Great Britain, which hosts some of the world’s oldest and most established venues, continues to be regarded as a world leader in gaming entertainment. The government encourages the online casino and brick-and-mortar casino industry in the country and ensures that revenues from gambling are put to good use.
Remote Gaming Tax
UK gamblers have been playing online for many years but now the government is taking steps to make sure that the government will get a piece of the pie. The government believes that its new UK online gaming tax will bring in over a billion dollars by levying non-British internet operators.
According to British Finance Minister Philip Hammond, remote gambling sites will pay an additional six percent tax on their online gaming operator revenues."I can confirm that we will increase Remote Gaming Duty on online games of chance, to 21 percent in order to fund the loss of revenue as we reduce FOBT stakes to 2 pounds," Hammond told parliament.
Hammond unveiled details about the initiative. The new tax will see offshore gaming companies, which were previously taxed at a rate of 15%, now taxed an additional six percent at a rate of 21%. The jump adds up to £1.15 ($1.46 billion) in new taxes over the next five years. These offshore companies offer a wide range of online casino games such virtual slots, poker and blackjack.
The figure coincides directly with the $1.46 billion that the British Treasury is losing due to the government’s recent decision to cut the maximum allowable bet on the country’s FOBTs (fixed-odds betting terminals). For years critics have been saying that the machines are too addictive. To address the criticism, the government is reducing the largest allowable bet from £100 ($131) to £2 ($2.63). The lower maximum allowed bet will mean that the government will collect fewer taxes. Minister Hammond made no bones about the reasons for the tax increase on remote gaming. He told parliament that it will “fund the loss of revenue as we reduce FOBT stakes.”
The reduction in FOBT bets is set to take effect in 2020. The delay has earned the ire of the critics. Opposition leader Tom Watson said “By rolling back on their promises the government are allowing greed to triumph over good as the bookies trouser an additional £900m in revenue.”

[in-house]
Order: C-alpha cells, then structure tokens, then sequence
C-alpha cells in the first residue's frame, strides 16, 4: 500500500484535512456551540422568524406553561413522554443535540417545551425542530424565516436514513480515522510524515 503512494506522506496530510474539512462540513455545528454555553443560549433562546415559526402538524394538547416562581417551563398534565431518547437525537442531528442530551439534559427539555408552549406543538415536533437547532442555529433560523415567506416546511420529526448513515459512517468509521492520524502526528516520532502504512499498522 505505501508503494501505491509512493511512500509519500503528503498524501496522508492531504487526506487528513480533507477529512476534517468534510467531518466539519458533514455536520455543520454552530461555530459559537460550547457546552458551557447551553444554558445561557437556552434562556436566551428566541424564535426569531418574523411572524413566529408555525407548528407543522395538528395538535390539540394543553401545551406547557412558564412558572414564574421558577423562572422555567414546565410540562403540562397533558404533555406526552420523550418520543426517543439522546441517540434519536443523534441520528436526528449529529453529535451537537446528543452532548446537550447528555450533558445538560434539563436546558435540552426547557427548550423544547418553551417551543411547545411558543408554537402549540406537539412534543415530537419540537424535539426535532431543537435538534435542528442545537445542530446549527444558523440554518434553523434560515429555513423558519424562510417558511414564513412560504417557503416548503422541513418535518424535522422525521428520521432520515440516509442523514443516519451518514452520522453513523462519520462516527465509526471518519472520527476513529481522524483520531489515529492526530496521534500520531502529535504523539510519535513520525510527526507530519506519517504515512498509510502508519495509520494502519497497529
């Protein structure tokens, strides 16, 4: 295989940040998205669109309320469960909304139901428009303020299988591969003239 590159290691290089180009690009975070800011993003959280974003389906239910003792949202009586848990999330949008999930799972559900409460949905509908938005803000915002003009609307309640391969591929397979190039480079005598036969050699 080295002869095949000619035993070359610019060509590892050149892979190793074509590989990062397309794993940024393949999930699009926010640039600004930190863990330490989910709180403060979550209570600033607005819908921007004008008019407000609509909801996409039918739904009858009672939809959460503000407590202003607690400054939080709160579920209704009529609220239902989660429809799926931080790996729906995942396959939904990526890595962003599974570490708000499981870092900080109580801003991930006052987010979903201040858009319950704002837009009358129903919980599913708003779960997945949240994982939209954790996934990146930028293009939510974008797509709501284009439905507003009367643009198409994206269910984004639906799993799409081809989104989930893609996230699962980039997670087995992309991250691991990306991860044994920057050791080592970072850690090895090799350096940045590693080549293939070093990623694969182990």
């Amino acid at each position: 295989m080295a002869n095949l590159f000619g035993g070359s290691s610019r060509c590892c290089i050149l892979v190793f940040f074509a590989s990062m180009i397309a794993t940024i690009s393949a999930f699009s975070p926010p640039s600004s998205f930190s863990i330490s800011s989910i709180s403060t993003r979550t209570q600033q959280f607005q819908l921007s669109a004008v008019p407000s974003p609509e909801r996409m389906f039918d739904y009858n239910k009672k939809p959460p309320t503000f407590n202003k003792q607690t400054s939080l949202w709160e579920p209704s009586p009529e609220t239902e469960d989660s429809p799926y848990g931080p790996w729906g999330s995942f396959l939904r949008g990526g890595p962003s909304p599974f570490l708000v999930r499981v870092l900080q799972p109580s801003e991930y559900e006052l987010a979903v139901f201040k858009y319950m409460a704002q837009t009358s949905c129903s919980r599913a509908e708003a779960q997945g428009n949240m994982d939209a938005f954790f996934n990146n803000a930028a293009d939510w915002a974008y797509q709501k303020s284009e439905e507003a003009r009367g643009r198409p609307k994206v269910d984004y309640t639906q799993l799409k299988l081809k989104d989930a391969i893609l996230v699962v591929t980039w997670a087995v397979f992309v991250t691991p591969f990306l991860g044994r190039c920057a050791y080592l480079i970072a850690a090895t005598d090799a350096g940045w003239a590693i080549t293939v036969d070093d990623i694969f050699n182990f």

Small offshore operators will probably end up bearing the brunt of the new tax. James Myles, a consultant with Eta Delta, said “that the sector can ‘afford it’ is a ridiculous justification. “The government has created its own FOBT crisis, by relying upon then destroying this revenue source to the Treasury’s coffers without contingency.”
Gambling in the UK is governed under the terms of the 2005 Gambling Act. The Act established the Gambling Commission which took over the responsibilities that had previously been held by the Gaming Board for Great Britain. In addition to responsibility for the country’s land-based casinos and the National Lottery (granted in 2013) the Commission has been given authority over online gambling in the UK.
The Gambling Commission issues licenses to gambling operators. The Commission can impose fines or revoke licenses as necessary to:
- Prevent gambling from becoming a source of crime or disorder.
- Prevent gambling from being used to support crime.
- Ensure that gambling is conducted fairly and openly.
- Protect vulnerable persons, including children, from harm or exploitation by gambling.
The Gambling Commission issues licenses only to those companies whose operations are based in the UK. Operators who obtain licenses from approved gambling jurisdictions may also obtain a license from the Gambling Commission.
UK law states that non-UK companies that offer gaming/betting services to residents of the UK must register with the HM Revenue and Customs. Offshore companies are required to pay one or more of the following taxes:
- General Betting Duty
- Pool Betting Duty
- Remote Gaming Duty
General Betting Duty involves the profits that are derived from general or pool bets -- wagers that are made by UK gamblers on dog or horse racing or on bets that are placed through a remote betting exchange. Based on the new law, the GBD rates are:
- 15% on fixed odds and totalisator bets
- 3% on financial spread bets
- 10%on all other spread bets
- 21% of the commission charges charged by betting exchanges to users who are UK residents
Pool Betting Duty involves the profits made on bets that are not fixed odds. Pool Betting Duty bets don’t involve wagers on dog or horse races. This type of tax is charged at 15% of profits.
Remote Gaming Duty is paid by operators for remote gaming profits on bets and games by UK customers. These types of bets include wagers on casino games, freeplays and bingo. Remote Gaming Duty is 21%.
UK gamers aren’t obligated to pay taxes on their winnings.
In 2017 UK gaming tax receipts hit £2.7bn. That’s more than double the amount that it was just 10 years ago. The Gambling Commission says that remote gambling is the largest sector within the gambling industry. According to a Gambling Commission report, offshore gambling accounts for 34% of the overall market. The gross gambling yield for 2017 was £4.7bn. Slots games made up a majority of this figure.